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A Qualitative Exploration to Understand Access to Pharmacy Medication Reviews: Views from Marginalized Patient Groups

Faculty of Medicine and Health Sciences, University of Nottingham, Nottingham NG7 2UH, UK
Leicester School of Pharmacy, Faculty of Health and Life Sciences, De Montfort University, Leicester LE1 9BH, UK
Author to whom correspondence should be addressed.
Pharmacy 2020, 8(2), 73;
Received: 30 March 2020 / Revised: 17 April 2020 / Accepted: 21 April 2020 / Published: 26 April 2020
Background: Vulnerable patients from marginalized groups (e.g., people with disabilities, people experiencing homelessness, black and minority ethnic communities) experience higher rates of ill-health, inequitable access to healthcare and low engagement with screening services. Addressing these disparities and ensuring healthcare provision is impartial and fair is a priority for the United Kingdom (UK) healthcare system. Aim: Using Levesque’s access conceptual framework, this study explored the views of patients from marginalized groups, specifically on how access to pharmacy services could be improved and their experiences of receiving a medication review service. Method: Qualitative data were collected via semi-structured interviews on patient experiences of pharmacy services and how access to these could be improved (n = 10). Interviews of patients who had received a medication review from their pharmacist were also conducted (n = 10). Using an interpretivist approach, five ‘demand-side’ dimensions of Levesque’s access conceptual framework were explored (ability to perceive a need for medication support, their ability to seek this support, ability to reach the pharmacy, ability to pay and engage). Results: The findings exposed the medicine, health and social care challenges of vulnerable people and how these are often not being adequately managed or met. Using the access formwork, we unpack and demonstrate the significant challenges patients face accessing pharmacy support. Discussion: Pharmacy organizations need to pay attention to how patients perceive the need for pharmacy support and their ability to seek, reach and engage with this. Further training may be needed for community pharmacy staff to ensure services are made accessible, inclusive and culturally sensitive. Effective engagement strategies are needed to enable the provision of a flexible and adaptable service that delivers patient-centred care. Policy makers should seek to find ways to reconfigure services to ensure people from diverse backgrounds can access such services.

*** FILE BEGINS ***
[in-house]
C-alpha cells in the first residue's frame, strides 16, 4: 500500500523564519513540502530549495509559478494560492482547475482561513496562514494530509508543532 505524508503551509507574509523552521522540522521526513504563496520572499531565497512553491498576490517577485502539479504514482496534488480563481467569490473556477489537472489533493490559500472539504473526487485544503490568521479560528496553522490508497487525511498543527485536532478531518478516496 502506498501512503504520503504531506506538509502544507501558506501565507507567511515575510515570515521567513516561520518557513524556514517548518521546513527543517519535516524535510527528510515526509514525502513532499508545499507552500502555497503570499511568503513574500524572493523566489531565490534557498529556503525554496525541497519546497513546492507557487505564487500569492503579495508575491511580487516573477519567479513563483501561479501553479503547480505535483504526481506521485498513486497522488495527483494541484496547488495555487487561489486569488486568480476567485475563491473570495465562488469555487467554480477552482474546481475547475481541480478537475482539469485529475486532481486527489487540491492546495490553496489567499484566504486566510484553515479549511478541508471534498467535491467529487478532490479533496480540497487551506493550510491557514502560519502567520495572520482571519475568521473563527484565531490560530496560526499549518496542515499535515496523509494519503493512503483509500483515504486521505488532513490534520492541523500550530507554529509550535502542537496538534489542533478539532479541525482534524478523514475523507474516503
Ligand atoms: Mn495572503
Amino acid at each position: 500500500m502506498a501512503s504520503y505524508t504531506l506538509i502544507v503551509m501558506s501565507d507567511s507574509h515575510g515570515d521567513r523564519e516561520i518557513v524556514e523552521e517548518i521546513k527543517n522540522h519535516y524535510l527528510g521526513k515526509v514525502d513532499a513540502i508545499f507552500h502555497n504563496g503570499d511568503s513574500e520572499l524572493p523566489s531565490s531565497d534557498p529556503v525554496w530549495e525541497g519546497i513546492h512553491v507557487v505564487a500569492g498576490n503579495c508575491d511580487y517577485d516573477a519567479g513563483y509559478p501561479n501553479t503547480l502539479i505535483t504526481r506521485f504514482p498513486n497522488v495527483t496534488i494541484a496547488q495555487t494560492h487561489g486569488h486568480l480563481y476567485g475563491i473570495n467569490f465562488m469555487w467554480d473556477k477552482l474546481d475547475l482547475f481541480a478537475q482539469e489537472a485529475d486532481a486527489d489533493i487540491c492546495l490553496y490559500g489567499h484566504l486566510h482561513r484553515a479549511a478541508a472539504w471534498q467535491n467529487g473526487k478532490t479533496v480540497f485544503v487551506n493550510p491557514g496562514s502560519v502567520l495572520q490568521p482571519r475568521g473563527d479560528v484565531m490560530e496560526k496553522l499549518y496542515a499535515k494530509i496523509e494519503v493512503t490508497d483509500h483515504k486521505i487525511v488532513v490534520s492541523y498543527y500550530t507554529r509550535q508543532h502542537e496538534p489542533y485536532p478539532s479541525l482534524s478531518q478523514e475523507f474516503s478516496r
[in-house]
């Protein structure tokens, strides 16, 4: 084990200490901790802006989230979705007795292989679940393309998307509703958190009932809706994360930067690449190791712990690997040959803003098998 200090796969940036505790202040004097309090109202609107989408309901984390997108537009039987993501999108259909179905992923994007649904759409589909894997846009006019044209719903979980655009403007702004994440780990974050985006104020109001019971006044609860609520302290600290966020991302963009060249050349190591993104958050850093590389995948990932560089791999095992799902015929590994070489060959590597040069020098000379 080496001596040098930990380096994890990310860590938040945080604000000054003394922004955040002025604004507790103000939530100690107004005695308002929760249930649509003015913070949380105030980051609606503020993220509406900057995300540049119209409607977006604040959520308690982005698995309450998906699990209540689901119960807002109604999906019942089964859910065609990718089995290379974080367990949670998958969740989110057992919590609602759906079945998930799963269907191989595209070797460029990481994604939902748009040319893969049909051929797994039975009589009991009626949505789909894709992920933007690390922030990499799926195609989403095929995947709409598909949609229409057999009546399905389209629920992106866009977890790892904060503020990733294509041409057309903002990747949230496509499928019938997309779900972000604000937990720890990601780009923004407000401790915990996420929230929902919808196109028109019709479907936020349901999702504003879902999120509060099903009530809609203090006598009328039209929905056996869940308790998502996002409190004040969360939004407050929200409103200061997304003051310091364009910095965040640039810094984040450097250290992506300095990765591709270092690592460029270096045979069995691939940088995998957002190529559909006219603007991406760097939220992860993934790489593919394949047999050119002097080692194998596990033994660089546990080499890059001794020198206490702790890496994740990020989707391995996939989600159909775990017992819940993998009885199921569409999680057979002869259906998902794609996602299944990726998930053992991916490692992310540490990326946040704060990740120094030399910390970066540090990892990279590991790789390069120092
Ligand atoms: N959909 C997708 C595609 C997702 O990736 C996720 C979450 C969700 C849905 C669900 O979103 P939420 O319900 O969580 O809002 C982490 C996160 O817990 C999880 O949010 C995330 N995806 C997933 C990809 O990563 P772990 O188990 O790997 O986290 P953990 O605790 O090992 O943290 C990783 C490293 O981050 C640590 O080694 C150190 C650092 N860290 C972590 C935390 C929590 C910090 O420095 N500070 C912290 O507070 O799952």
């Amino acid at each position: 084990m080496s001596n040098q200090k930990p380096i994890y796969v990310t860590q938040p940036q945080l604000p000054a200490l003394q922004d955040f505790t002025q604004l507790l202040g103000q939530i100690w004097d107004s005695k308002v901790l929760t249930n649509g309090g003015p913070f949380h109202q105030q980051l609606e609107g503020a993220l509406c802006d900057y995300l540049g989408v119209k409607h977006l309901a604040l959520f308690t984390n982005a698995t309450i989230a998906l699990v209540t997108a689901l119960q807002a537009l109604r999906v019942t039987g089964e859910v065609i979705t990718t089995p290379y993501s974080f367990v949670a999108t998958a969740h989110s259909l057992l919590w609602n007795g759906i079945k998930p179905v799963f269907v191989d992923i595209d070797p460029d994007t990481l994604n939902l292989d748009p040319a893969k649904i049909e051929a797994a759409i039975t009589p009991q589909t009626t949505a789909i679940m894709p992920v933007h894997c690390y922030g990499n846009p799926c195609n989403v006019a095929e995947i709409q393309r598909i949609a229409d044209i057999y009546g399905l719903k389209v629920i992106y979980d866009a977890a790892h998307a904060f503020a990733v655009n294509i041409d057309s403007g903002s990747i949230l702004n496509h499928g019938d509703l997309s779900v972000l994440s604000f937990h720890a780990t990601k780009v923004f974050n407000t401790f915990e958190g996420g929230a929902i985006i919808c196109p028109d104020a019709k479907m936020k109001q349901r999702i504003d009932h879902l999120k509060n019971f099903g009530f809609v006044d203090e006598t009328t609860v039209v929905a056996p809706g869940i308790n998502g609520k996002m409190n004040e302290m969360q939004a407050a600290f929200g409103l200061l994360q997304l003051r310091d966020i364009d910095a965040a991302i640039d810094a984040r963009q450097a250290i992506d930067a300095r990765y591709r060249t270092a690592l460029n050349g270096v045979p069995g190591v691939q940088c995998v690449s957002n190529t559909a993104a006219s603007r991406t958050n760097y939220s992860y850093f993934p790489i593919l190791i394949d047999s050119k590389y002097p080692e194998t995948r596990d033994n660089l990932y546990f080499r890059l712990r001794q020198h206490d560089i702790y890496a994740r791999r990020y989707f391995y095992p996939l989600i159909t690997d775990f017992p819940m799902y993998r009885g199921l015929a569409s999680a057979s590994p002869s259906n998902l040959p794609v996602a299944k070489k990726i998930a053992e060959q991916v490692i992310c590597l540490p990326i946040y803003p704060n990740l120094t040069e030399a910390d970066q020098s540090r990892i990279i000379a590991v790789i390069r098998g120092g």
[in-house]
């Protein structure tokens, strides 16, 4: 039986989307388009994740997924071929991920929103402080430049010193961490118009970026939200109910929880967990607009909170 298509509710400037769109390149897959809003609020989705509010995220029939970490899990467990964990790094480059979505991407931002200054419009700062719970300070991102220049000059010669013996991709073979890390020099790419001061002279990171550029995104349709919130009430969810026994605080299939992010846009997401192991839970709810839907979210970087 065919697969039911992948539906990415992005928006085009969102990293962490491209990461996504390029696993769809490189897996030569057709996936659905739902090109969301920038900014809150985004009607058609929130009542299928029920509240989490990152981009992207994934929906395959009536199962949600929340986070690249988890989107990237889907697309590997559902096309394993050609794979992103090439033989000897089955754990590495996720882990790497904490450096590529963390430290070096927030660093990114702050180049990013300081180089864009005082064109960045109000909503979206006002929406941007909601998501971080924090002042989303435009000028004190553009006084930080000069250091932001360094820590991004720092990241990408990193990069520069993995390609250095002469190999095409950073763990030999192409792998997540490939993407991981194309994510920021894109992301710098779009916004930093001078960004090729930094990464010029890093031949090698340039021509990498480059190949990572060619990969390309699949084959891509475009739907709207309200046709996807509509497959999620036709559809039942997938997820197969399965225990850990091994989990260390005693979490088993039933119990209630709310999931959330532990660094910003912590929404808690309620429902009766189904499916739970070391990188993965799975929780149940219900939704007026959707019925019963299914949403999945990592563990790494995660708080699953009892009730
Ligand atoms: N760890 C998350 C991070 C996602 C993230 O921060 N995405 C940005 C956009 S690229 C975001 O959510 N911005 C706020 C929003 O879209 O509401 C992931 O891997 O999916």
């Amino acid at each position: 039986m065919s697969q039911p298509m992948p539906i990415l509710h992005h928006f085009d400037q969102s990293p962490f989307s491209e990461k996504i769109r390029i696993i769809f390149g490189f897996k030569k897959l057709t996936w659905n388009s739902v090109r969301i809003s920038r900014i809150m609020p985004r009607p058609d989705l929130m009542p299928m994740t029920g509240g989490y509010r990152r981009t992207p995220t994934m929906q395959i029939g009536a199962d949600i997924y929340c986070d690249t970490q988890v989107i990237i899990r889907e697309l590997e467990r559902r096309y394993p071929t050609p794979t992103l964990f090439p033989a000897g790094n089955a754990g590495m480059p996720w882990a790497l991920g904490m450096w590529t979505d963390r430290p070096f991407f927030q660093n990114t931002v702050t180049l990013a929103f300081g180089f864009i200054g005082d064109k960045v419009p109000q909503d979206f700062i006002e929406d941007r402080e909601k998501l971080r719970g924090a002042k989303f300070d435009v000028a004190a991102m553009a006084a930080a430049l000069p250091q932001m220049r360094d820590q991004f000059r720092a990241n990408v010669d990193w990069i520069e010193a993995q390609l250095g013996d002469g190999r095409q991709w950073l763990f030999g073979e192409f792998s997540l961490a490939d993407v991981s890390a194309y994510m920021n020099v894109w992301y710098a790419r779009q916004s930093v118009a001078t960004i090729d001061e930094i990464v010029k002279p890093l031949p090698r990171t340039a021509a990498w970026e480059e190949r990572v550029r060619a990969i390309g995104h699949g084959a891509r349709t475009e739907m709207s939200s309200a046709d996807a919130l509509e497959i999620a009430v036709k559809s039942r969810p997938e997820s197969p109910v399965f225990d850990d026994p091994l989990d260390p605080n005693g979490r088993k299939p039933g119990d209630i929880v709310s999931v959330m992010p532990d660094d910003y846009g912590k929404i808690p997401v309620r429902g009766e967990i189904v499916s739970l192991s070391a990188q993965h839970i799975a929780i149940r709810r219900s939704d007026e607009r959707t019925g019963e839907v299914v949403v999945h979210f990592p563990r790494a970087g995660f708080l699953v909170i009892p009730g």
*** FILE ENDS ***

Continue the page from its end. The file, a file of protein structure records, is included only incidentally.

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Keywords: access; digital learning intervention; health inequity; marginalized patients access; digital learning intervention; health inequity; marginalized patients
MDPI and ACS Style

Latif, A.; Mandane, B.; Ali, A.; Ghumra, S.; Gulzar, N. A Qualitative Exploration to Understand Access to Pharmacy Medication Reviews: Views from Marginalized Patient Groups. Pharmacy 2020, 8, 73.

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